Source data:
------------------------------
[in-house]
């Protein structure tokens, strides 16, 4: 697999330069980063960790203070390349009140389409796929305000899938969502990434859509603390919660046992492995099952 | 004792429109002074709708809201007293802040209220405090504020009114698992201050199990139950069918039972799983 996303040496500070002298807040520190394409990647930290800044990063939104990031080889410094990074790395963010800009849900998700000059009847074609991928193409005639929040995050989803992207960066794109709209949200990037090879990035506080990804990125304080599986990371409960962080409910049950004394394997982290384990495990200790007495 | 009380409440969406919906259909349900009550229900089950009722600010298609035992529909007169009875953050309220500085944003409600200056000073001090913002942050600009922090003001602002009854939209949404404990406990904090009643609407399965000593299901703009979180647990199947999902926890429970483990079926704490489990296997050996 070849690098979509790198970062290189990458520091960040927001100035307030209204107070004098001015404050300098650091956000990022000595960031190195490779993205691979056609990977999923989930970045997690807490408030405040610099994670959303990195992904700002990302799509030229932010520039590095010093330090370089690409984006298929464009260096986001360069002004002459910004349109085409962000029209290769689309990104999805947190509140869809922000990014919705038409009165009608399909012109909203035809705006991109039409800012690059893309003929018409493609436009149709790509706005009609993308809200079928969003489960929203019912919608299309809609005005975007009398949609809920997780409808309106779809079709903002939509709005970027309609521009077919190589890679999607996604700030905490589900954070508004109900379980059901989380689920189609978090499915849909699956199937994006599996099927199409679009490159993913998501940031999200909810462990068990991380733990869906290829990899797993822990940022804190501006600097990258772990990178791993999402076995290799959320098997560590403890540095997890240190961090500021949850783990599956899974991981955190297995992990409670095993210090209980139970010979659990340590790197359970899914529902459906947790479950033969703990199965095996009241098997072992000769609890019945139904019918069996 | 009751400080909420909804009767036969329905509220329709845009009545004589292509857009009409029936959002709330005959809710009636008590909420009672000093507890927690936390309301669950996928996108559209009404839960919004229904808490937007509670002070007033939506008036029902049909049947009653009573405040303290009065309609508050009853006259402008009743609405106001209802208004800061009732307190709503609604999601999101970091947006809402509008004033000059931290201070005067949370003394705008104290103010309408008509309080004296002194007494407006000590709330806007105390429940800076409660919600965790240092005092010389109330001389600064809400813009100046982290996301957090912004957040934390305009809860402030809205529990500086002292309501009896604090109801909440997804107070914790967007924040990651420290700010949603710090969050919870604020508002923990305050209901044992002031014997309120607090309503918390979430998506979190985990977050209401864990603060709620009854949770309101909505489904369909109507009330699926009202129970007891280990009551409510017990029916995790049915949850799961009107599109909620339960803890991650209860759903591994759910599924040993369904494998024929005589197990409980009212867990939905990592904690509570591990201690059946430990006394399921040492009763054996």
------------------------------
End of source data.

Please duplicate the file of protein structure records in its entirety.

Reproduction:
[in-house]
């Protein structure tokens, strides 16, 4: 697999330069980063960790203070390349009140389409796929305000899938969502990434859509603390919660046992492995099952 | 004792429109002074709708809201007293802040209220405090504020009114698992201050199990139950069918039972799983 996303040496500070002298807040520190394409990647930290800044990063939104990031080889410094990074790395963010800009849900998700000059009847074609991928193409005639929040995050989803992207960066794109709209949200990037090879990035506080990804990125304080599986990371409960962080409910049950004394394997982290384990495990200790007495 | 009380409440969406919906259909349900009550229900089950009722600010298609035992529909007169009875953050309220500085944003409600200056000073001090913002942050600009922090003001602002009854939209949404404990406990904090009643609407399965000593299901703009979180647990199947999902926890429970483990079926704490489990296997050996 070849690098979509790198970062290189990458520091960040927001100035307030209204107070004098001015404050300098650091956000990022000595960031190195490779993205691979056609990977999923989930970045997690807490408030405040610099994670959303990195992904700002990302799509030229932010520039590095010093330090370089690409984006298929464009260096986001360069002004002459910004349109085409962000029209290769689309990104999805947190509140869809922000990014919705038409009165009608399909012109909203035809705006991109039409800012690059893309003929018409493609436009149709790509706005009609993308809200079928969003489960929203019912919608299309809609005005975007009398949609809920997780409808309106779809079709903002939509709005970027309609521009077919190589890679999607996604700030905490589900954070508004109900379980059901989380689920189609978090499915849909699956199937994006599996099927199409679009490159993913998501940031999200909810462990068990991380733990869906290829990899797993822990940022804190501006600097990258772990990178791993999402076995290799959320098997560590403890540095997890240190961090500021949850783990599956899974991981955190297995992990409670095993210090209980139970010979659990340590790197359970899914529902459906947790479950033969703990199965095996009241098997072992000769609890019945139904019918069996 | 009751400080909420909804009767036969329905509220329709845009009545004589292509857009009409029936959002709330005959809710009636008590909420009672000093507890927690936390309301669950996928996108559209009404839960919004229904808490937007509670002070007033939506008036029902049909049947009653009573405040303290009065309609508050009853006259402008009743609405106001209802208004800061009732307190709503609604999601999101970091947006809402509008004033000059931290201070005067949370003394705008104290103010309408008509309080004296002194007494407006000590709330806007105390429940800076409660919600965790240092005092010389109330001389600064809400813009100046982290996301957090912004957040934390305009809860402030809205529990500086002292309501009896604090109801909440997804107070914790967007924040990651420290700010949603710090969050919870604020508002923990305050209901044992002031014997309120607090309503918390979430998506979190985990977050209401864990603060709620009854949770309101909505489904369909109507009330699926009202129970007891280990009551409510017990029916995790049915949850799961009107599109909620339960803890991650209860759903591994759910599924040993369904494998024929005589197990409980009212867990939905990592904690509570591990201690059946430990006394399921040492009763054996």